The Mekong keeps on yielding species new to science

The Mekong keeps on yielding species new to science

The region’s biodiversity richness is a result of its complex geological and climatic history, and its diverse landscapes.

The Mekong in Southeast Asia is one of the world’s mightiest rivers and scientists are still learning about its stunning biodiversity. In fact, hardly a week seems to go by without new discoveries along the river.

In a series of finds, according to a report by the World Wide Fund for Nature, a total of 224 species new to science have recently been identified in the region of the Mekong.

The latest finds along the Mekong, which originates in the Himalayas and empties into the South China Sea in Vietnam after a journey of nearly 4,500km, includes a newly discovered langur monkey in Myanmar, which lives on the foothills of an extinct volcano and boasts white circles around its eyes, making it look like it wears spectacles.

Among the other discoveries are a yellowish brown slug snake in the so-called Golden Triangle with unique scale patterns and a special bamboo in Laos (the first known case of succulence in bamboos), whose stem can inflate and deflate based on how much water is available to it.

In all, 155 plants, 16 fish, 17 amphibians, 35 reptiles and one mammal have been identified as species new to science in Thailand, Cambodia, Laos, Myanmar and Vietnam by hundreds of scientists from across the globe.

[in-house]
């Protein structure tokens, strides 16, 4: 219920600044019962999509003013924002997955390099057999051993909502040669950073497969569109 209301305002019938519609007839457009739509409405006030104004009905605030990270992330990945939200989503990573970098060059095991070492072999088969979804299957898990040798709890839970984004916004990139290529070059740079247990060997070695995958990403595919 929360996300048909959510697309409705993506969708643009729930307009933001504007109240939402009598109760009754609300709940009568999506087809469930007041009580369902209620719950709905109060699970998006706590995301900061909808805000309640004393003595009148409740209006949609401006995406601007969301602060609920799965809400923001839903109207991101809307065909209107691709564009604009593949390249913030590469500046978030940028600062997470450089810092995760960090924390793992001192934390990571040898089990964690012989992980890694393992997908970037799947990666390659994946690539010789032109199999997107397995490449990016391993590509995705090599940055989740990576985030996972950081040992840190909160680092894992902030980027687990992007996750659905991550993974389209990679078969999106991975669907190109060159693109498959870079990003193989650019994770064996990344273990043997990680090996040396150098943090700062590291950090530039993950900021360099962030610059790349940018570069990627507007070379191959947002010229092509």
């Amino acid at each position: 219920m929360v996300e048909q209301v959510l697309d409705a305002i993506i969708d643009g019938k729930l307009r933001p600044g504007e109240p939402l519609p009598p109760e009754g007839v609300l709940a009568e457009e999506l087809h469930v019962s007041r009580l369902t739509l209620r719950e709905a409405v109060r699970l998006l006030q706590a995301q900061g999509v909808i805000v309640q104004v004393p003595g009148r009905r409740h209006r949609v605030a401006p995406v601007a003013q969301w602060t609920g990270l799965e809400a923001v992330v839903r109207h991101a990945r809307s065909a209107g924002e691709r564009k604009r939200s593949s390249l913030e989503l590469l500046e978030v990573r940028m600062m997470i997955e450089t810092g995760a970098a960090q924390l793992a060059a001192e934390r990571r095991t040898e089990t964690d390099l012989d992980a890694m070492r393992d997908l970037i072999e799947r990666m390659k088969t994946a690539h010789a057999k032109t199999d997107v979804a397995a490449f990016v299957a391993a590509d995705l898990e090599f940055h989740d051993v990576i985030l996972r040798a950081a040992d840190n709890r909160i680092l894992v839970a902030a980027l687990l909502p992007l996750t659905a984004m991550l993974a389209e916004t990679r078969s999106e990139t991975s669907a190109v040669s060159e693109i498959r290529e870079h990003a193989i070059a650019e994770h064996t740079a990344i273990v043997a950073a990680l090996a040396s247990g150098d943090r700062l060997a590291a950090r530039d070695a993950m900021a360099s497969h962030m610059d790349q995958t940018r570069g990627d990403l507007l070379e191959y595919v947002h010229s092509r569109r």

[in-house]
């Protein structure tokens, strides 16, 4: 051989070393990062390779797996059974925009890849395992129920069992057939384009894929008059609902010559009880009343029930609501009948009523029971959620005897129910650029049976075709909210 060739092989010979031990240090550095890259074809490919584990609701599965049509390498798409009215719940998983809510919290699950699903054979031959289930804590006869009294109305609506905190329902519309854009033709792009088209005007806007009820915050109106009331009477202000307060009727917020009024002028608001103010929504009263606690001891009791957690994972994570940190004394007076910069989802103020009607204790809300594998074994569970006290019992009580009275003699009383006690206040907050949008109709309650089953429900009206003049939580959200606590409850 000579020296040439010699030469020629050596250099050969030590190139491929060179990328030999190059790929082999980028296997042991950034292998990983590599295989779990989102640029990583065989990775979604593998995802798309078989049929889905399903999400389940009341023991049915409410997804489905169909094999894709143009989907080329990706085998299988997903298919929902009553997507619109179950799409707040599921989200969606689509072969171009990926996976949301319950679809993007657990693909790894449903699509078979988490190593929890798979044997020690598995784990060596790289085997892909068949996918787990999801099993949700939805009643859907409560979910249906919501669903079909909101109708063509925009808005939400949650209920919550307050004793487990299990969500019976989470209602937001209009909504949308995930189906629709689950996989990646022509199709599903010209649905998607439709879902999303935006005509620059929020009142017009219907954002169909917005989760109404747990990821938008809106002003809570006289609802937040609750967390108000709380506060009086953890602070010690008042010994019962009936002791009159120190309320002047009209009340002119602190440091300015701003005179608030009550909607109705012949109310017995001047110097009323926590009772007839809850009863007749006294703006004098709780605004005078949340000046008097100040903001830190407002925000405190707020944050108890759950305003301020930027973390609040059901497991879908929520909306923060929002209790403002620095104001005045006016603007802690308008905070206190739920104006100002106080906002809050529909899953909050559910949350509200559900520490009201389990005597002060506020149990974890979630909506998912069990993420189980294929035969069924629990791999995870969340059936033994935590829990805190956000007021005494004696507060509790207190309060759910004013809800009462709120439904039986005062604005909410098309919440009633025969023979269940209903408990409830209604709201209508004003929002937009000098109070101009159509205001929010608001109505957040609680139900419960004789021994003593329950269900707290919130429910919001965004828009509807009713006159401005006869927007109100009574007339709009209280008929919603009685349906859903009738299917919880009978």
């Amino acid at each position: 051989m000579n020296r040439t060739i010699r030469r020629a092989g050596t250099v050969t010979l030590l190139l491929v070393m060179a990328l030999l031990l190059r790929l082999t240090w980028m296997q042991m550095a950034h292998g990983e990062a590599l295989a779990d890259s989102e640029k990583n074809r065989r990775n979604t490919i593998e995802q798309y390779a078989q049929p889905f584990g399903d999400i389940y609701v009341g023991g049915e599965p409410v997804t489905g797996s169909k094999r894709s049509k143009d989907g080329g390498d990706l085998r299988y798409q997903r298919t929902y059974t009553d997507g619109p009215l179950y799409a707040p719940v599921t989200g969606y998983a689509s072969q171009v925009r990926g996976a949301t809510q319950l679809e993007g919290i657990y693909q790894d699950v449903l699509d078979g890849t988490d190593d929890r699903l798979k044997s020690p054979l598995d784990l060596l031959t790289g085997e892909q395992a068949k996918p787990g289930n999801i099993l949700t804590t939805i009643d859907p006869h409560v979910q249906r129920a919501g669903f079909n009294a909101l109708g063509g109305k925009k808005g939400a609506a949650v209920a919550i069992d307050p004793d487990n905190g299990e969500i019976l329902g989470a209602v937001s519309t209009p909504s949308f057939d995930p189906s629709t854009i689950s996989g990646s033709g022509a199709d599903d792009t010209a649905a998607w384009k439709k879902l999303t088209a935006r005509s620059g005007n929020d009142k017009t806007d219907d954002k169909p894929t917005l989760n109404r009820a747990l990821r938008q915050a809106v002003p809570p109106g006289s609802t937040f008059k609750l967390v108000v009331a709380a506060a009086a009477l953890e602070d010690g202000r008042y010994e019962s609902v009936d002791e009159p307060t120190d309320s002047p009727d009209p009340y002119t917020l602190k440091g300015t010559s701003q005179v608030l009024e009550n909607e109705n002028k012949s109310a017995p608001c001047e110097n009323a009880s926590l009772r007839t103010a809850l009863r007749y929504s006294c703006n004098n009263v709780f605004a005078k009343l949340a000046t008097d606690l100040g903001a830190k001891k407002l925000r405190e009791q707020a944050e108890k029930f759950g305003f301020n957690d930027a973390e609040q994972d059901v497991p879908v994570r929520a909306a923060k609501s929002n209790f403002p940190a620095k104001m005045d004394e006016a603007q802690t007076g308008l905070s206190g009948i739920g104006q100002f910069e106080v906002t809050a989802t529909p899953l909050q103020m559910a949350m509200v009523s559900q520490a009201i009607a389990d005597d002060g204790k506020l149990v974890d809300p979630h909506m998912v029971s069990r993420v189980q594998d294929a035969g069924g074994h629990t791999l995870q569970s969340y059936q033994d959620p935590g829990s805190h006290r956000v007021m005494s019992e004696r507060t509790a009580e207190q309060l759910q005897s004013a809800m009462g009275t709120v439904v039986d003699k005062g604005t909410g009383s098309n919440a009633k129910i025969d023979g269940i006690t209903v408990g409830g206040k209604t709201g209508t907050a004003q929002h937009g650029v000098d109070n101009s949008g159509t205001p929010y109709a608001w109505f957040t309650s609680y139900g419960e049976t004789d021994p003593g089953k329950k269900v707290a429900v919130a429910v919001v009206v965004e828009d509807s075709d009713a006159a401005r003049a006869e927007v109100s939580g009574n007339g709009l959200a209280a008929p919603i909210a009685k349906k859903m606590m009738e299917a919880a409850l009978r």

“The Greater Mekong region is one of planet Earth’s most important biodiversity hotspots, highlighted by the endless number of new species discovered there every year,” WWF explains in its report.

“The region’s biodiversity richness is a result of its complex geological and climatic history, and its diverse landscapes, including extensive karstic regions. Only by using different methods, including comparing physical characteristics and performing molecular analyses, can researchers determine the true dimensions of this partly hidden biodiversity,” the conservationist group adds.

Not surprisingly, scientists have been delighed by these new discoveries. “It is always a good thing to discover new living creatures,” said Punya Kaesawat, a scientist at Burapha University in Thailand.

“Every animal promotes ecosystem diversity and a wealth of knowledge to the academic world, especially to scientists and biologists,” Punya noted, adding that similar discoveries are likely to follow along the Mekong.

Less encouragingly, the Mekong is undergoing a radical transformation as a result of massive dams that have been constructed upstream in China and Laos with even more in the works.

The cascades of hydroelectric dams has severely affected the river’s natural flow, causing it to drop to record lows during the dry season. During the rainy season, meanwhile, water relesed from overflowing resevoirs cause flash floods downstream.

Tens of millions of people alongside the river depend on it for their livelihoods and many fishermen and farmers have been facing increased challenges. The dams are also posing a threat to the river’s stunning biodiversity with scientists warning that many endangered species could soon go extinct.

This story first appeared on Sustainability Times


 

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